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New Partners Initiative: A Success Story

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In early 2012, Grassroot Soccer reached the conclusion of a three-year, $4.1 million grant from USAID to significantly expand our HIV prevention programs in South Africa. This grant was part of the New Partners Initiative (NPI), a special grant mechanism set up by the U.S. Government to identify new small to mid-size organizations that, if given the right amount of support, could effectively deliver innovative and community driven approaches to fighting HIV. In addition to financial support, USAID and Family Health International (FHI 360) provided technical assistance and training to ensure that NPI partners could manage their grants effectively and could strengthen their ties with the USAID missions in the countries where projects were delivered. GRS recognizes the critical role this opportunity played in our recent growth.

NPI at work

Under the New Partners Initiative, GRS was able to scale up our program to reach tens of thousands of additional youth in South Africa.

GRS was in a perfect position to receive NPI funds in 2008. We had a proven innovative approach to fighting HIV and AIDS, but we had neither taken the model to scale nor worked extensively with USAID in the past. We had only a few staff members and quite a bit of work to do in order to build our team and management systems in South Africa. World Cup 2010 was also right around the corner, and GRS was perfectly positioned to tap into the surrounding excitement in our fight against AIDS.

Our vision for the Football for an HIV-Free Generation (F4) project in South Africa was bold, but achievable. We wanted to scale up our programs dramatically, build a large scale organization in South Africa that could make a significant impact towards decreasing the incidence of HIV infections in youth, and continue to use soccer as a tool to develop innovative strategies for reaching young people.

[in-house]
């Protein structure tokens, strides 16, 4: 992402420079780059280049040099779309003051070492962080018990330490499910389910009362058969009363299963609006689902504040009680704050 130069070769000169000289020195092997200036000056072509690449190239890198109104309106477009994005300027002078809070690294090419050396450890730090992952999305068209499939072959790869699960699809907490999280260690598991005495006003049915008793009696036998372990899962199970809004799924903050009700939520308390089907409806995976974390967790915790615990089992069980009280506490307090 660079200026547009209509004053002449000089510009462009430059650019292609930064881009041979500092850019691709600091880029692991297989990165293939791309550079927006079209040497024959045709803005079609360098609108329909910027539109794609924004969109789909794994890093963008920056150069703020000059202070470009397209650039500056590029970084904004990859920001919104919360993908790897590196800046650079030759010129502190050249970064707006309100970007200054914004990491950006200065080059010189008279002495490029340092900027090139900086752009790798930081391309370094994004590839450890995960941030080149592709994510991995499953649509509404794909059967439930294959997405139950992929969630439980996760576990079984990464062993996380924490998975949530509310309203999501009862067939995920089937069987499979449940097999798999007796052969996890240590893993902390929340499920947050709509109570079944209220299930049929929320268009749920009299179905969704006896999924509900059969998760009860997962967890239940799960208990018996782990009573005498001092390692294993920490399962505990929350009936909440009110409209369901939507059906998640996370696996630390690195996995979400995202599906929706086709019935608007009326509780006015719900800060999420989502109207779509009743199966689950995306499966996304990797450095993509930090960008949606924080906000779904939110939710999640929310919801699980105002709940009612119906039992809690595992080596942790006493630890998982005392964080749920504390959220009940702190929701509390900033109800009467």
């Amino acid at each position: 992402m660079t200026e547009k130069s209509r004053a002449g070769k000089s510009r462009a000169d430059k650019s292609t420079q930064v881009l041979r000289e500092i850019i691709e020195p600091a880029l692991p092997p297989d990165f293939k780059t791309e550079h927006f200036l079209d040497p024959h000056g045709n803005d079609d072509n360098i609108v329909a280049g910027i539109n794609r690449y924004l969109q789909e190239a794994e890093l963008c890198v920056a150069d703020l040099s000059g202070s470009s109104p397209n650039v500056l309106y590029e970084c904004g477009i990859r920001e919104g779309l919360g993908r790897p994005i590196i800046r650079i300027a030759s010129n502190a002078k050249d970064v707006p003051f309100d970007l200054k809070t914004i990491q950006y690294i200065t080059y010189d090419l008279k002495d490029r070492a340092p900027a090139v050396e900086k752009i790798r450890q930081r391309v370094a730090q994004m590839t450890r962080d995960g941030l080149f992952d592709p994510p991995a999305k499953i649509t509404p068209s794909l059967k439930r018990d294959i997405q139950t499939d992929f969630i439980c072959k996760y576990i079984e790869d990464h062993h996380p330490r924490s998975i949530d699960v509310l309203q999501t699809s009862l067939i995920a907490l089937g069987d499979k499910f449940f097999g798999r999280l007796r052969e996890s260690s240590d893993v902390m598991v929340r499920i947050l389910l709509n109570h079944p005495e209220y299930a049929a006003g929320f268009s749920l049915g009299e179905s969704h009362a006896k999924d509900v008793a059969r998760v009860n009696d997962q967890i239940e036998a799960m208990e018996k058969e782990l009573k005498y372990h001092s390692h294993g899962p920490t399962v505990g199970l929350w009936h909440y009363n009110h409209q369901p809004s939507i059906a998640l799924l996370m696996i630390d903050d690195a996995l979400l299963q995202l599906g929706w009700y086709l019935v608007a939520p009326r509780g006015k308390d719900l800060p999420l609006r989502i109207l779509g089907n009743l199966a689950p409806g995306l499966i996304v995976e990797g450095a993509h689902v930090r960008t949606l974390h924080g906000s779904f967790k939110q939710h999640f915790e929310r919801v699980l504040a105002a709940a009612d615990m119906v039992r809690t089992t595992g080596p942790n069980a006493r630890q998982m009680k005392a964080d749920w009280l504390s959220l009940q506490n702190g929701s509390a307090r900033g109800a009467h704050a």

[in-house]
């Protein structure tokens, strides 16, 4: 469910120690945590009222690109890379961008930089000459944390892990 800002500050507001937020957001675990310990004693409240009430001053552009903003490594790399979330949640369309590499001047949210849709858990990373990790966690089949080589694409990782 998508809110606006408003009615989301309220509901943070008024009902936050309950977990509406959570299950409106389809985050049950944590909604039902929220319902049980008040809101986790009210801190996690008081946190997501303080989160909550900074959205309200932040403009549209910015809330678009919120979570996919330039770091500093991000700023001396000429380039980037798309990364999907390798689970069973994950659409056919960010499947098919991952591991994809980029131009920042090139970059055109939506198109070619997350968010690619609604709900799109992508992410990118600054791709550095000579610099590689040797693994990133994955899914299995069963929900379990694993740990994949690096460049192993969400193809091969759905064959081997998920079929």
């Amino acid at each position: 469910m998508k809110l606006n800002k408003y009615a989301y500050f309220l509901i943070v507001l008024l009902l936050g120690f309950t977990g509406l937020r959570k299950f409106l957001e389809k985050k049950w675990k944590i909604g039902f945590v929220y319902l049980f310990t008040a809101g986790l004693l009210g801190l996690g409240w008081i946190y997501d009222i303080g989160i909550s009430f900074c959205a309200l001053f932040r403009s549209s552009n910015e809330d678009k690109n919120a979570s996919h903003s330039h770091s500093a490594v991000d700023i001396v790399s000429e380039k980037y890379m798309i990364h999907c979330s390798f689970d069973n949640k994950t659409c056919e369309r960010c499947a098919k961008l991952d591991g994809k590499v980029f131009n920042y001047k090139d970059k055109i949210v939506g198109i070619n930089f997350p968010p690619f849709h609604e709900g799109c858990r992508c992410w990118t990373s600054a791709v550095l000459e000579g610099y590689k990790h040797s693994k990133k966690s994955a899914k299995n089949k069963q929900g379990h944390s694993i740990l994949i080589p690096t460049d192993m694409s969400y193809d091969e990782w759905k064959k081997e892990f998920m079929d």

ā€œIā€™m proud to say that we have been able to take our model to scale and build an effective and efficient management structure, while at the same retaining the unique culture and quality of GRS programs that makes us effective in changing the behavior of young people.ā€ ~ Kirk Friedrich, GRS Co-Founder and Africa Executive Director

Thanks to the NPI program, we were very successful in achieving our goals. By the end of 2008, GRS had graduated 5,500 young people from our programs in South Africa. By the end of 2011, that number had increased to more than 80,000, and we had sites operating in Cape Town, Johannesburg, Port Elizabeth, Bloemfontein, Kimberly, and the rural areas of Kwazulu Natal and the Northern Cape.

We reached millions of South Africans with soccer-focused social media, such as Skillz Magazine. We partnered with dozens of complimentary service providers, including various private sector partners and the South African government, to offer a wide range of HIV prevention, Voluntary Counseling and Testing, gender-based violence prevention and child protection services.

GRS South Africa became a truly local organization with a reputation for being highly collaborative, innovative, research driven, and accountable. For this reason, we have gained the respect of the local USAID mission in South Africa and intend to continue to partner in 2012 through a public-private partnership. Thanks to NPI and its vanguard collaborative approach to development, we have come a very long way as an organization and have made a significant impact in the fight against AIDS.